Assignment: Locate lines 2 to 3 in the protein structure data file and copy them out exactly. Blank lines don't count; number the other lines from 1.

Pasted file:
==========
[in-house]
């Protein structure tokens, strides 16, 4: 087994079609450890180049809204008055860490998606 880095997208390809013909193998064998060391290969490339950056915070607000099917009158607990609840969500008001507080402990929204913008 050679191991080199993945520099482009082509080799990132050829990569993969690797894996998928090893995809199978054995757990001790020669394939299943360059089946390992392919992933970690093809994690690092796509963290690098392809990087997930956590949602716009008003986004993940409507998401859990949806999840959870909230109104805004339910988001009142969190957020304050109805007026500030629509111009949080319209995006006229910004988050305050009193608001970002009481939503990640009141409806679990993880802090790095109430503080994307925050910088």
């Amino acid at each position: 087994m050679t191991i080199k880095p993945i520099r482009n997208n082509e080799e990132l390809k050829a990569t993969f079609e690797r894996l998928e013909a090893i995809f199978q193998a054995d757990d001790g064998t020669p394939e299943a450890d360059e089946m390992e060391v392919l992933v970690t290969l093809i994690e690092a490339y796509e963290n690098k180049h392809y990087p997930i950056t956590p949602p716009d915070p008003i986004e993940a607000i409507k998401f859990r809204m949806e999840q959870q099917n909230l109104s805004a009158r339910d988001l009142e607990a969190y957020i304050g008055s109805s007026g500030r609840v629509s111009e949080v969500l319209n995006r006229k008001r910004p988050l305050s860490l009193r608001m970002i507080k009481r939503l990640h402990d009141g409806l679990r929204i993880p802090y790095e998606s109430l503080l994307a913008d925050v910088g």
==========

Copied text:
């Protein structure tokens, strides 16, 4: 087994079609450890180049809204008055860490998606 880095997208390809013909193998064998060391290969490339950056915070607000099917009158607990609840969500008001507080402990929204913008 050679191991080199993945520099482009082509080799990132050829990569993969690797894996998928090893995809199978054995757990001790020669394939299943360059089946390992392919992933970690093809994690690092796509963290690098392809990087997930956590949602716009008003986004993940409507998401859990949806999840959870909230109104805004339910988001009142969190957020304050109805007026500030629509111009949080319209995006006229910004988050305050009193608001970002009481939503990640009141409806679990993880802090790095109430503080994307925050910088």
């Amino acid at each position: 087994m050679t191991i080199k880095p993945i520099r482009n997208n082509e080799e990132l390809k050829a990569t993969f079609e690797r894996l998928e013909a090893i995809f199978q193998a054995d757990d001790g064998t020669p394939e299943a450890d360059e089946m390992e060391v392919l992933v970690t290969l093809i994690e690092a490339y796509e963290n690098k180049h392809y990087p997930i950056t956590p949602p716009d915070p008003i986004e993940a607000i409507k998401f859990r809204m949806e999840q959870q099917n909230l109104s805004a009158r339910d988001l009142e607990a969190y957020i304050g008055s109805s007026g500030r609840v629509s111009e949080v969500l319209n995006r006229k008001r910004p988050l305050s860490l009193r608001m970002i507080k009481r939503l990640h402990d009141g409806l679990r929204i993880p802090y790095e998606s109430l503080l994307a913008d925050v910088g």